China’s Per Capita Emissions Could Rival U.S.’s By 2017


The carbon footprint for the average Chinese individual is quickly approaching levels common in the world’s industrialized nations and, if current trends continue, could match or exceed U.S. levels by 2017, a new report says.

Since 1990, CO2 emissions in China have increased from 2.2 tons per capita to 6.8 tons, roughly equal to those in Italy and greater than in France, according to a report conducted by the Netherlands Environmental Assessment Agency and sponsored by the European Commission.

During that period, CO2 emissions in the U.S. decreased from 19.7 tons per capita to about 16.9 tons, according to the report.

While China passed the U.S. as the world’s biggest emitter of greenhouse gases in 2007 — and has doubled its total carbon emissions since 2003 — Chinese officials have argued that the steep rise is reasonable for a developing nation on a per-person basis. But some conservationists now contend that, based on its CO2 emissions, China should be treated as a developed nation in future climate change talks.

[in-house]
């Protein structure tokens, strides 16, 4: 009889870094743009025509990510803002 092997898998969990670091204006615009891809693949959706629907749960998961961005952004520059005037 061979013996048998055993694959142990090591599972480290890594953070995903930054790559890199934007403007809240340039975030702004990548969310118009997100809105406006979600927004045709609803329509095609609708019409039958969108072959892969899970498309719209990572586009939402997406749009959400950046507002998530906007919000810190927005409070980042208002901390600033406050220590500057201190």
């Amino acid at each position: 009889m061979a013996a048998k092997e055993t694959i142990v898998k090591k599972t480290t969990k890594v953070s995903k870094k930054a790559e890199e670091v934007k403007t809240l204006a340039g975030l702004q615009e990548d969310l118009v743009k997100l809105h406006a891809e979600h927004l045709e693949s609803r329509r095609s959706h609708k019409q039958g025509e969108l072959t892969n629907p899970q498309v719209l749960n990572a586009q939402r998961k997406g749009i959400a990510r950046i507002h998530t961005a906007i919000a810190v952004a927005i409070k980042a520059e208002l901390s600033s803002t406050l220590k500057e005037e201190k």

Article appearing courtesy Yale Environment 360.

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Yale Environment 360 is an online magazine offering opinion, analysis, reporting and debate on global environmental issues. We feature original articles by scientists, journalists, environmentalists, academics, policy makers, and business people, as well as multimedia content and a daily digest of major environmental news. Yale Environment 360 is published by the Yale School of Forestry & Environmental Studies and Yale University. We are funded in part by the Gordon and Betty Moore Foundation and by the John D. and Catherine T. MacArthur Foundation. The opinions and views expressed in Yale Environment 360 are those of the authors and not of the Yale School of Forestry & Environmental Studies or of Yale University.

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